Alameda County Supervisor Scott Haggerty and his staff have asked the county's public health director to "immediately consider" declaring a health emergency in and around the site of a hazardous oil leak in Livermore, where dangerous chemicals may have been contaminating drinking water supplies for months.
The request comes one day after the NBC Bay Area Investigative Unit uncovered inspection reports that said the leak contained "hazardous waste." In other county documents obtained by the Investigative Unit, inspectors said "crude oil" may have contaminated an underground "aquifer used for drinking water."
"We did know about it, but not to this severity," said Shawn Wilson, Haggerty's Chief of Staff. "We are very disappointed in the way it was handled."
Wilson says the county's Environmental Health Department, which cited the oil company for over a dozen violations back in July, did not adequately inform county leaders about the extent of the oil leak.
"Not informing us of the severity of the issue is quite appalling," Wilson said.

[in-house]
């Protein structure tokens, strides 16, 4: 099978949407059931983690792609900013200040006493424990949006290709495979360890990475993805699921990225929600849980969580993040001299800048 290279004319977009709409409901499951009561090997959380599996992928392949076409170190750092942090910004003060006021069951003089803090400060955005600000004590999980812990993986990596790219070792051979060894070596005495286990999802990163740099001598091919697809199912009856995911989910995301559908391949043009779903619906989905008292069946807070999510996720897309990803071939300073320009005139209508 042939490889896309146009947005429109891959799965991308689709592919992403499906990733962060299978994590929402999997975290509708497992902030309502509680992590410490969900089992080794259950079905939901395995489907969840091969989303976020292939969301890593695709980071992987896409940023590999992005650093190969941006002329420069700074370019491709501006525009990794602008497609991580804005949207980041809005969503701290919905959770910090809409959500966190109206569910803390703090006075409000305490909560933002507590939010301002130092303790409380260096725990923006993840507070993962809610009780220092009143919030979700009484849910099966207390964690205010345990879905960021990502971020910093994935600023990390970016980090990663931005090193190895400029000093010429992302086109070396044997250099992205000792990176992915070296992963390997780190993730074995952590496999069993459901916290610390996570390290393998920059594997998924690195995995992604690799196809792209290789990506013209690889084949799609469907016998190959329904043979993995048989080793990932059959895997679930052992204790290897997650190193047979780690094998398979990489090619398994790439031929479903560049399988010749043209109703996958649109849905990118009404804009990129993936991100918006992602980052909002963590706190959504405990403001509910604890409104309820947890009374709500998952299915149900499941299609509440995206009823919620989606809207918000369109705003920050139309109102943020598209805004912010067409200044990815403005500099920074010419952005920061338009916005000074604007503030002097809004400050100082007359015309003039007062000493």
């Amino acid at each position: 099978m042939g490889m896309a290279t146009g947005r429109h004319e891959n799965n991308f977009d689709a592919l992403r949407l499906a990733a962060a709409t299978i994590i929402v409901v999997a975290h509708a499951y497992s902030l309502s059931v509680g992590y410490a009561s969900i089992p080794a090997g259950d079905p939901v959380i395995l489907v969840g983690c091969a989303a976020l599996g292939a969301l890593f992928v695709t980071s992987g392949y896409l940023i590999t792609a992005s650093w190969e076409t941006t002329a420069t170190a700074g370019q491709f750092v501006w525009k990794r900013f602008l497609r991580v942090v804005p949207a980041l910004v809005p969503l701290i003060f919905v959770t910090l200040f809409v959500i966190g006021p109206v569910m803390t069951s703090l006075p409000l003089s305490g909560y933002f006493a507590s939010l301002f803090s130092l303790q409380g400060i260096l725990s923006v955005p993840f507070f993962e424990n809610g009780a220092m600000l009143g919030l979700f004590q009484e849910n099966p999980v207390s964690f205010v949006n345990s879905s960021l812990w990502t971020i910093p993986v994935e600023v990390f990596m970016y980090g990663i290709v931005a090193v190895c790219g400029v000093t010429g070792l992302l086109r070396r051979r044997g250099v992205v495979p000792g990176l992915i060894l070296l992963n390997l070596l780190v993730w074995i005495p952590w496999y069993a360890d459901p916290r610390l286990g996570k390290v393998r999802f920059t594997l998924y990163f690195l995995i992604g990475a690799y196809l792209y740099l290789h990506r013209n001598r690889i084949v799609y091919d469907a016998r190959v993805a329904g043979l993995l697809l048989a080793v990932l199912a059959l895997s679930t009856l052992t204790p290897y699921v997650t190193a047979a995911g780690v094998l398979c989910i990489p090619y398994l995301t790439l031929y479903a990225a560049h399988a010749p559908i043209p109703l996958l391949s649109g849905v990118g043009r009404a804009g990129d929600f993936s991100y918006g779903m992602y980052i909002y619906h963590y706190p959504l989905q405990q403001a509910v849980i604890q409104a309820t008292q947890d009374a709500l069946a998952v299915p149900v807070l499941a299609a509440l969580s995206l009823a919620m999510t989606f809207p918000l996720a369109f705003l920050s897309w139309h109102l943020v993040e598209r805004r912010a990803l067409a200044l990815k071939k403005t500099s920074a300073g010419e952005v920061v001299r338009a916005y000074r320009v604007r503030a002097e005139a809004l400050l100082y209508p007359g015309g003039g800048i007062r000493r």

The Investigative Unit learned the county's Health Director, Dr. Muntu Davis, met late Wednesday afternoon with the county's Environmental Health Director, Ronald Browder, in hopes of learning more about the potential health risks associated with the oil leak.
A spokesperson for Davis said the county's health department needs to investigate the leak further before making an emergency declaration for communities in Livermore, but specifics on what that might include were not provided.
E&B Natural Resources previously declined to be interviewed. In a written statement, the company said it believes the leak in Livermore happened before it ever bought the oil field, which would mean the hazardous chemicals might have started to ooze into the soil more than nine years ago.
"In late March 2015, when E&B Natural Resources removed an unused storage tank, we discovered oil-stained soil underneath the unused tank," the statement said. "E&B has never used the tank. Any leak occurred prior to E&B's acquisition of the facility in 2006. The company takes full responsibility for cleaning-up the affected soil in a voluntary remediation agreement with the County."